If the Gamecocks choose to use two quarterbacks in games, the offensive coordinators have a tough task.
While the team has some experience with playing both quarterbacks, especially in 2012 and in the Outback Bowl against Michigan, this year could be different. Spurrier wants to make a shift to a power running game that includes a lot of under-center, pro-style formations.
Shaw is a shotgun, dual-threat style of quarterback, yet Thompson is the pro-style gunslinger who still has some mobility. The challenge becomes the integration of Thompson into the offense and keeping the defense on its toes.
Versatility, unpredictability and balance are key for the South Carolina offense this year, and when switching between Shaw and Thompson, Elliott and Spurrier Jr. need to remain effective.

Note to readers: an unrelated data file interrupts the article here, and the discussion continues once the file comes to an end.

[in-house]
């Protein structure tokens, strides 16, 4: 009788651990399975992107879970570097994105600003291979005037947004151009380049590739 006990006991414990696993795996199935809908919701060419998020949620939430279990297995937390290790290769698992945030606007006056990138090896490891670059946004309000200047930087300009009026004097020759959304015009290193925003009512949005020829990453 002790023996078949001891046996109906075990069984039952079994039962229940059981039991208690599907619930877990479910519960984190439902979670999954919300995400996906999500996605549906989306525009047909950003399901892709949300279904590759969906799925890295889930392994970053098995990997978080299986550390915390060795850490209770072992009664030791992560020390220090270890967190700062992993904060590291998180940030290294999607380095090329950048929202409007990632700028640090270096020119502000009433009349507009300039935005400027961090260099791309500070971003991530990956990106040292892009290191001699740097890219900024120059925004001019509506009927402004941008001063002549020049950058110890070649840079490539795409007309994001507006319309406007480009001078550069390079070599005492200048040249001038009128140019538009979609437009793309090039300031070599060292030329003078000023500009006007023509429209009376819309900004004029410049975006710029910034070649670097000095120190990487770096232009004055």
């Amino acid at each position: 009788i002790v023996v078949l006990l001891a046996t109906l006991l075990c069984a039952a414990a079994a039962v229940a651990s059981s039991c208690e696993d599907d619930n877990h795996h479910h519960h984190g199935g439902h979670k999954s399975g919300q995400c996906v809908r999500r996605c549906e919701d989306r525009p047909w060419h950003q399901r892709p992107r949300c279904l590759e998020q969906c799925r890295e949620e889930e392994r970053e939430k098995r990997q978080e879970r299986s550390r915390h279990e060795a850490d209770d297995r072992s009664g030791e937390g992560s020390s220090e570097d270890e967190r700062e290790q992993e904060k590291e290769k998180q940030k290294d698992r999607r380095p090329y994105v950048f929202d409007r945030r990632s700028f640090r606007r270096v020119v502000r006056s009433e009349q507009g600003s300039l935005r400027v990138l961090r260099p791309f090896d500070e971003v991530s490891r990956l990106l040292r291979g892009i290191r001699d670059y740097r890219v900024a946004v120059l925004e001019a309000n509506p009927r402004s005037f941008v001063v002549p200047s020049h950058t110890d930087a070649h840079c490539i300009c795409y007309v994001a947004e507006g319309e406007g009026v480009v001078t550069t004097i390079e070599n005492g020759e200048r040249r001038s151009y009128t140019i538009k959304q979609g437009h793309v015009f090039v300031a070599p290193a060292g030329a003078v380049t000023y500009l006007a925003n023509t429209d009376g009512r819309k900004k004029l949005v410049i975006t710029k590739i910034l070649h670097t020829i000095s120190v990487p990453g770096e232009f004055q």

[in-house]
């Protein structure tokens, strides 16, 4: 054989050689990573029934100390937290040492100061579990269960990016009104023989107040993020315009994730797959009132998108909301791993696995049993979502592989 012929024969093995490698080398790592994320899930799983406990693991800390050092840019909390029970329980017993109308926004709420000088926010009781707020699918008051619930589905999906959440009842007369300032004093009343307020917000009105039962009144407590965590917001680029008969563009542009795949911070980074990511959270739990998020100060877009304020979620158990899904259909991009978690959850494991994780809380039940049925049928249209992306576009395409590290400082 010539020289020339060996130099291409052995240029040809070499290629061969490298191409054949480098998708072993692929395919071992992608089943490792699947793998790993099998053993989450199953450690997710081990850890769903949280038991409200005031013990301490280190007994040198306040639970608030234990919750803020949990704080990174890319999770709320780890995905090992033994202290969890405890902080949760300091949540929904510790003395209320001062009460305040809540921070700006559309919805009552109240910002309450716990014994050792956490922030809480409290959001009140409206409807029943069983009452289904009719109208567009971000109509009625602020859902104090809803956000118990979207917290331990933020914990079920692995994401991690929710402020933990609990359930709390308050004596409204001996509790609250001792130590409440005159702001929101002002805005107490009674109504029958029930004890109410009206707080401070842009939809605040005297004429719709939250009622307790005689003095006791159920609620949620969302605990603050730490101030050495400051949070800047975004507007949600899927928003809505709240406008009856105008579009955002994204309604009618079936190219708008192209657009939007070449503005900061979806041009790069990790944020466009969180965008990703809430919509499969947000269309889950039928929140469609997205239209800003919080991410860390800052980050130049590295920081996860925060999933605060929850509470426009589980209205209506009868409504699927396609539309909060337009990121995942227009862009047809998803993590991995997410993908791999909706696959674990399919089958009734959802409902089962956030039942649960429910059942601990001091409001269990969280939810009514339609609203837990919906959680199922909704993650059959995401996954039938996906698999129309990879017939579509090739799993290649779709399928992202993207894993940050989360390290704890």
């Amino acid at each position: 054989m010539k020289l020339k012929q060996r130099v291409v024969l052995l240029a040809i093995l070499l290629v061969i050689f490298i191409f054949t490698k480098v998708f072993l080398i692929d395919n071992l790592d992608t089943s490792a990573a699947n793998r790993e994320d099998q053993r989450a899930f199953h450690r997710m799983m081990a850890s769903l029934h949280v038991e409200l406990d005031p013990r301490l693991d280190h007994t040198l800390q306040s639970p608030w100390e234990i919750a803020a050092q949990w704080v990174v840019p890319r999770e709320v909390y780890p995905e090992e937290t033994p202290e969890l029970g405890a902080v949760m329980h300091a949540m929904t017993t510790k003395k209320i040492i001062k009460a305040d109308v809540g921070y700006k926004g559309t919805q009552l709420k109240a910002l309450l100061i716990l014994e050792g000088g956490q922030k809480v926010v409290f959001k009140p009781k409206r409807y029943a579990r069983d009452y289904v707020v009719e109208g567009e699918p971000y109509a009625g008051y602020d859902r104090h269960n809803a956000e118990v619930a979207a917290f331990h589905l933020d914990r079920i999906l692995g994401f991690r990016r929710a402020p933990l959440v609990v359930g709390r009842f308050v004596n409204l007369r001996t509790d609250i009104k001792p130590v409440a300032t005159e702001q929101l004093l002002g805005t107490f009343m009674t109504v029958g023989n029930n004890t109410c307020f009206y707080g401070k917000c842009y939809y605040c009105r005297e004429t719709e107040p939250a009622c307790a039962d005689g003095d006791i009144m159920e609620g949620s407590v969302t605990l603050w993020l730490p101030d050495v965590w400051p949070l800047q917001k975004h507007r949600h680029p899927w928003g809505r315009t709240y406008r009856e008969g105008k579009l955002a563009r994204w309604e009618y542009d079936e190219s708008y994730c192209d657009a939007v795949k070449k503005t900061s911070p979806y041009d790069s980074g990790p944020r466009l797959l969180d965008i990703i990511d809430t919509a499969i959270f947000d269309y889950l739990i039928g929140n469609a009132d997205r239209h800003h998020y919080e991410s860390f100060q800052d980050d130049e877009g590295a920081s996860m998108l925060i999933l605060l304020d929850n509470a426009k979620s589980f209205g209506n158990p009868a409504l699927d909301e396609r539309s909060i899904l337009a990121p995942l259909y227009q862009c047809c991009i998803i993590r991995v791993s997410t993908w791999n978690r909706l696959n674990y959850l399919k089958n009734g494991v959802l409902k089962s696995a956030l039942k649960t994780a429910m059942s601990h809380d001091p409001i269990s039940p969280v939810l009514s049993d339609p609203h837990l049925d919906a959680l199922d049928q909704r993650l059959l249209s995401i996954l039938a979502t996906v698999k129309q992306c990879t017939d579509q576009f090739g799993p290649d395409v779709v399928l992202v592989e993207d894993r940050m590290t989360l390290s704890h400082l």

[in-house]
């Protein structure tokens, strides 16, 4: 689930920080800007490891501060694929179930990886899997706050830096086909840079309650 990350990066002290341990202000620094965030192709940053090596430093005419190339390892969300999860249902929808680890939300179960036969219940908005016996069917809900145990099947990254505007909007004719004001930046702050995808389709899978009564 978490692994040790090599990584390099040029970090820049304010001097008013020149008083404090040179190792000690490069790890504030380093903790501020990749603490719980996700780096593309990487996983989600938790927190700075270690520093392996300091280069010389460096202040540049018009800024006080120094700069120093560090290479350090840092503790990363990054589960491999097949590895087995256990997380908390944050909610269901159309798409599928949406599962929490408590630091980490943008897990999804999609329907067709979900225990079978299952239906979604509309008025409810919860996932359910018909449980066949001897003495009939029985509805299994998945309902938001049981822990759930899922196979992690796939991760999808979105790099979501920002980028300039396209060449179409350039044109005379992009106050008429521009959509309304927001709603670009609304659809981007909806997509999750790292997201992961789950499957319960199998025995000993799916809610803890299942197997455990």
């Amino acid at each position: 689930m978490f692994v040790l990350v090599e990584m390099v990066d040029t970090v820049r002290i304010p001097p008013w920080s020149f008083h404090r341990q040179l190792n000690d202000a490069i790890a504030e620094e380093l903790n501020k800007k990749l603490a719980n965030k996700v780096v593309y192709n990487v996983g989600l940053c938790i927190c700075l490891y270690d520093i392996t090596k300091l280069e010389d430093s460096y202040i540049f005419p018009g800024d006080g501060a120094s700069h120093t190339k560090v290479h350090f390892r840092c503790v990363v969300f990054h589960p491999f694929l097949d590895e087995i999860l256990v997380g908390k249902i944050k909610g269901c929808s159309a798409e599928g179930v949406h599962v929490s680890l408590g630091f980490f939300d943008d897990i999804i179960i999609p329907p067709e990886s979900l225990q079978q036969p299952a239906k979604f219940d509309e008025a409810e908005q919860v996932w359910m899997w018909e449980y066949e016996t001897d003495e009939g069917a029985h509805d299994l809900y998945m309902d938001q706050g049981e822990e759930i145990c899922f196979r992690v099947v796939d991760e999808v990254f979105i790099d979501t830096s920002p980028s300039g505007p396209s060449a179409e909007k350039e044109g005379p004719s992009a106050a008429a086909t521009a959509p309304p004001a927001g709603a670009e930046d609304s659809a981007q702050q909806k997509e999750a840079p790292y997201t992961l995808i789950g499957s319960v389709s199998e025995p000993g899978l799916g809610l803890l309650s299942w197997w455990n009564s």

Thompson has huge talent and a strong grasp of the offense and his teammates, so he could have a major impact on the offense if he gets to split time a lot of time with Shaw.
The offensive coordinators just have to overcome the challenge of having clean transitions between plays with Shaw in the game versus Thompson at the helm.
Elliott and Spurrier Jr. are fortunate to have what should be a very solid offensive line to run behind.
The question is not so much on the line, but rather finding a balance between zone-read running and power sets, as well as assuring the effectiveness of Mike Davis and Brandon Wilds on the ground.
The Gamecocks like to run zone-read run plays especially with Shaw, so as a transition is made to the pro-style running game, the offensive coordinators need to make sure the transition goes smoothly.